Many of our students go on to work in the writing field and become published writers. One of those students is Loren Dempsey, who graduated with a writing & linguistics degree in 2012. Since then, he has published his first novel, Rosemary, which is the beginning of his Lineage of Zeal series. I had the chance to catch up with Loren and learn more about his book, his writing process, and what his next plans are.
The book follows the story of Rosemary, a woman whose child is taken from her by demons, as she journeys across the Kingdom of Gratia and the rest of the Western Continent in search of her son. Along the way she meets friends as well as enemies, and must overcome her own single-mindedness to find her son again.
Below you’ll find my interview with Loren to learn more about his book and advice he has for aspiring writers.
What was your writing process like for this book?
There were times when I’d go months between chapters, not writing a word. But to say I wasn’t “writing” would be incorrect. Almost constantly in the back of my mind, I was plotting. I was thinking of scenes, of conversations, of events, of causes and effects. I talked to my characters and asked them questions and followed them around. My process was more like research than outright creation; I created these characters, yes, but then I let them live out their lives while I shadowed them and took notes. Eventually, I would be so stuffed with material that I’d have to sit down and write an entire chapter in one go.
For you, what was the hardest part of writing this book?
Honestly, the act of just sitting and writing. Despite knowing that I can’t improve what isn’t written down, I always have the hardest time starting. It’s not dialogue I have issues with, not setting, description, or formatting for publication, but simply starting to write new material. A close second is editing. Not because of anything psychological like starting writing, but because that is the weakest aspect of my writing overall.
What was the most enjoyable part?
I’d have to say the most enjoyable part of writing this is hearing people talk about it. As of now, they aren’t many, and it’s usually me they’re talking to, but the fact that I have created something that even one person has an interest in is just the best feeling. We talk about my characters as though they are alive—because they are—and we talk about the world they inhabit. Nothing beats the feeling of someone wanting more of and sharing your passion for what you’ve created.
You decided to go the self-publishing route. Can you tell us about that process and your experience with it?
I decided to publish with the CreateSpace platform run by Amazon. The process itself isn’t too difficult, but what they don’t tell you is how expensive it can be. Sure, they have free cover-creation tools, but what they offer isn’t ever going to turn heads. A professionally done cover can cost hundreds. Same for formatting you book for print. Editing especially can cost, and if you try to skimp like I did on a freelance site, well, you get what you pay for. But the biggest roadblock that I was not expecting was promotion. Ad space costs. Reviews can cost. Promotion costs. I was neither ready for nor expecting just exactly how much it would take to properly promote my first novel without the help of an agent whose paycheck is also riding on my success.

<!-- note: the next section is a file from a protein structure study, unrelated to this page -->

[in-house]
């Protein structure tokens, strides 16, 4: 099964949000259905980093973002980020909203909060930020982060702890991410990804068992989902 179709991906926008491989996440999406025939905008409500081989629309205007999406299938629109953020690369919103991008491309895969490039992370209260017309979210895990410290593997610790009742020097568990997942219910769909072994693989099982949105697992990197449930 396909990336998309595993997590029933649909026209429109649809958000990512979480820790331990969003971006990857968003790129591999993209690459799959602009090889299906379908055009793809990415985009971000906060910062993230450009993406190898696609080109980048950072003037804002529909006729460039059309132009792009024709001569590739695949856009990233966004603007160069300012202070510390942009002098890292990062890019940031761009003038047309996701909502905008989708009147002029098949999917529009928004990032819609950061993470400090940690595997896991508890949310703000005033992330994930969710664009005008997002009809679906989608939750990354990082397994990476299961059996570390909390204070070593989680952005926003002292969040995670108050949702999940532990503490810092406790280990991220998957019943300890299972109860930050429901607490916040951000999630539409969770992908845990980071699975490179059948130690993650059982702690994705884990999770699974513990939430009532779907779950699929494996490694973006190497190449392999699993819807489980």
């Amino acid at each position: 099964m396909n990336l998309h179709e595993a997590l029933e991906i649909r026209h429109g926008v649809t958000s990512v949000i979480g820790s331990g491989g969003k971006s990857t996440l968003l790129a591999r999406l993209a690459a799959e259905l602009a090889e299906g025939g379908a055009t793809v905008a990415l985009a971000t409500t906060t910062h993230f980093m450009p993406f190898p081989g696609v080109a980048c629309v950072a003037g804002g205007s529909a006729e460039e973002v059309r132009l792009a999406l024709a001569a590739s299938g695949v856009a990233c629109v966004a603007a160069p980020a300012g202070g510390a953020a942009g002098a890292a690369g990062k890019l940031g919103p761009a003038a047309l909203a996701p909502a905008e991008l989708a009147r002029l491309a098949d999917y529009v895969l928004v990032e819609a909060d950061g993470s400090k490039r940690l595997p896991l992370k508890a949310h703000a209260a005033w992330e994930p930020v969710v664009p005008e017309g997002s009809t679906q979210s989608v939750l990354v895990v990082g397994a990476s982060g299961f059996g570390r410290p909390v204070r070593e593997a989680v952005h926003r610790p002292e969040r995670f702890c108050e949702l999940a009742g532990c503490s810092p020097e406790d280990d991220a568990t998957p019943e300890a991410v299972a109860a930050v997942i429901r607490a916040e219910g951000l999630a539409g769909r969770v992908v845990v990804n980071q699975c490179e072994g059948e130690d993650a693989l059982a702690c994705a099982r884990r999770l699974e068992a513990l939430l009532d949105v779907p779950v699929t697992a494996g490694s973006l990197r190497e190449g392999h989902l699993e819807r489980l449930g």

What advice would you give writing students about the writing and publishing process?
I would suggest telling the story you are passionate about telling, even if it conflicts with “what’s selling.” Write what makes you feel alive, write what makes you feel giddy when you read it back, write what sends shivers down your spine when read aloud. Because if what you write doesn’t move you, how can you expect it to move anyone else? You may have to write things you don’t want to from time to time, but remember that is also a useful experience. Learning to expand your written horizons will only serve to further enrich your craft.
How do you feel Georgia Southern and the department helped to prepare you for a career in writing?
My decision to self-publish was weighted by information I had gathered during classes in the department. At first, I was afraid to, but the department showed me that, though, I might not be an immediate smash hit, with the way things are going today, taking the self-publishing could actually be a useful tool in getting my name out in the world. They also did not shy from the fact that writing is hard, and that the life of a writer is difficult. It’s not a life that can be lived passively, and I thank them for teaching that lesson.
Loren is currently working on the second book in the Lineage of Zeal series, as well as several other writing projects. He is also pursuing a career in Japan teaching English, and hopes that the experience will enrich his writing.
His book, Rosemary, can be found at Amazon. Congrats Loren, and we hope to hear more about you and your writing accomplishments soon!